IMGP4226Checkpoint Charlie

A relic of Berlin’s tumultuous past, Checkpoint Charlie is the best-known Berlin Wall crossing point between East and West Germany. Decked out with retro insignia and soldiers in full dress, this army checkpoint will take you back in time. Here, you’ll learn a lot about the Wall that separated East from West, Soviet-occupied Germany from the Western Ally sector. It’s a pretty crazy story.

IMGP4214The Berlin Wall 

You can’t miss out on seeing the remnants of the Berlin Wall – it was so weird for us to see sections of the wall still intact. The deconstruction of the wall represents a defining moment in Germany’s (and the world’s) history. Although much of the tourist spots in Berlin are a reminder of the World Wars and everything that followed, the Berlin Wall, now, is more a symbol of the movement that brought down the Iron Curtain.

IMGP4213The Holocaust Memorial

Located in the centre of Berlin near the Brandenburg Gate, the  Foundation Memorial to the Murdered Jews of Europe is a moving reminder of the human cost of the Second World War. It’s super sad, but also important to go see. The memorial consists of a Field of Stelae (the concrete blocks pictured) and an Information Centre. It also memorializes the Sinti and Roma, as well as homosexuals and others who lost their lives under the National Socialist regime.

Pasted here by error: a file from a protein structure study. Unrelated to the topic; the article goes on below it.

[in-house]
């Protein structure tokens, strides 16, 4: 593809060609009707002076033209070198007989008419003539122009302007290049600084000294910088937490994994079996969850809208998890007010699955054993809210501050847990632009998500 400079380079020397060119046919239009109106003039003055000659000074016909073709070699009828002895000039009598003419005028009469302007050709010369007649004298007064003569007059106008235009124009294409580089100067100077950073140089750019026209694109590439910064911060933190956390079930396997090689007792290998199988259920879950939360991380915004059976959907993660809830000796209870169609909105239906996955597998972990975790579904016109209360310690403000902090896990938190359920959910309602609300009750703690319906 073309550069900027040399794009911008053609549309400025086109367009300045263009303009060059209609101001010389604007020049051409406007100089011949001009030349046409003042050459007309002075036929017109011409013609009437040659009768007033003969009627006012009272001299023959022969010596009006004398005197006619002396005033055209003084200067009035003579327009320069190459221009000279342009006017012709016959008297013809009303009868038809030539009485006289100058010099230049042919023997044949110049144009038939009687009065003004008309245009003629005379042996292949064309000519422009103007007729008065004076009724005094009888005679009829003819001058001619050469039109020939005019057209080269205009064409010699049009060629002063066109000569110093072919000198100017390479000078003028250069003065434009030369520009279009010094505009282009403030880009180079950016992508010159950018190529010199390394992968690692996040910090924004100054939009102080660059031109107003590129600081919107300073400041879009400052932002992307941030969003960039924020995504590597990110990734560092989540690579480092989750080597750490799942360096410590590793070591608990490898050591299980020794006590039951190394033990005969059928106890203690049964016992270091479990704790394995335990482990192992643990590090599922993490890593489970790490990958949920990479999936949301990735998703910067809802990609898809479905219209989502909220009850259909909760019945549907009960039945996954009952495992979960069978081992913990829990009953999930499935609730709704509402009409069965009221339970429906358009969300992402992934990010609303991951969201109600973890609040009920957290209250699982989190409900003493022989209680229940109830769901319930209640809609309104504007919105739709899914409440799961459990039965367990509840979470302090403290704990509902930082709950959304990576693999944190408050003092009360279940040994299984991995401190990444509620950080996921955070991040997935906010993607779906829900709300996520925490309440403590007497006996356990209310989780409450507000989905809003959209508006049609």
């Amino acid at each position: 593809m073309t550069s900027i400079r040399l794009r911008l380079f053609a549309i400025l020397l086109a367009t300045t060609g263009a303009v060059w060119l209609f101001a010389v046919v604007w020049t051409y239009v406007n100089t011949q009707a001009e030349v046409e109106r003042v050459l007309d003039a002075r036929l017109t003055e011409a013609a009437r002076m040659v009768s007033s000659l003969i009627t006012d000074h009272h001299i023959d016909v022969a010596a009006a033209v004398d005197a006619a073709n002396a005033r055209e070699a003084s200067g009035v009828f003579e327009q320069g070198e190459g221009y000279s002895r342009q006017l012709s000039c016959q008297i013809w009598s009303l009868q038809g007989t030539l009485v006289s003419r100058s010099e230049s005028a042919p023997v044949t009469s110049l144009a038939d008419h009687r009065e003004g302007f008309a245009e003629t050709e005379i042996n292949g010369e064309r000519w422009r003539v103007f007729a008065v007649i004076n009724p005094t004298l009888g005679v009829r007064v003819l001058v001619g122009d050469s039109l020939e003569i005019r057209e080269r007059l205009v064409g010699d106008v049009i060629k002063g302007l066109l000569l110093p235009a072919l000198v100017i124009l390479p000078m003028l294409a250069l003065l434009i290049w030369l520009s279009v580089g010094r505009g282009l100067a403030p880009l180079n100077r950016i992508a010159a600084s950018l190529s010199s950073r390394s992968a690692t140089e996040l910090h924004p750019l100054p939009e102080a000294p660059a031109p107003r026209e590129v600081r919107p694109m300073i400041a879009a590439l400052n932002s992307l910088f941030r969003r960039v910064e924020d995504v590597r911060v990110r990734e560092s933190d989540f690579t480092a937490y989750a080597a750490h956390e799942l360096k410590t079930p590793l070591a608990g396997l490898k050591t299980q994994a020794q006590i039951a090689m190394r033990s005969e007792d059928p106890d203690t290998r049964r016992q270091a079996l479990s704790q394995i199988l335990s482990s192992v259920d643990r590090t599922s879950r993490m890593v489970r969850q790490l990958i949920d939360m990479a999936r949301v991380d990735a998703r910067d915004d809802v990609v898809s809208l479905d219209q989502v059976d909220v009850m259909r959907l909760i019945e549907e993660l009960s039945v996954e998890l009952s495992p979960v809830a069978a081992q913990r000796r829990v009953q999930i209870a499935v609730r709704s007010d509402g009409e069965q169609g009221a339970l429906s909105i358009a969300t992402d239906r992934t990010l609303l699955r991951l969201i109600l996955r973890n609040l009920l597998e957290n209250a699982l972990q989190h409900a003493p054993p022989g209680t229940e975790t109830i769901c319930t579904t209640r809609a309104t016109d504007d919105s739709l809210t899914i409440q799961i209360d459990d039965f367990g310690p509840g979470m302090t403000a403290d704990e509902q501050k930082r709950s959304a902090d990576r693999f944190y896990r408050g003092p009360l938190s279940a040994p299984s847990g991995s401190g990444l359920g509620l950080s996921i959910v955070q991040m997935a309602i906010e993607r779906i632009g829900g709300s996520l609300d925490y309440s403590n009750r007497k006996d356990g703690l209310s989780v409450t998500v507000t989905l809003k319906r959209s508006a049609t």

IMGP4196Ritter Sport Bunte Schokowelt 

After experiencing Berlin’s fascinating history, you will be in need of some delicious German chocolate. Stop by Ritter Sport’s Schokowelt (Chocolate World, my friends) and make yourself a custom chocolate creation, or just stock up on hundreds of amazing chocolate squares. I can’t tell you how worth it this stop will be! We each brought home several bags of mini Ritter Sport chocolate bars – they make great gifts (and are tasty snacks whenever you need a guilt-free pick-me-up). Always finish your day on a positive!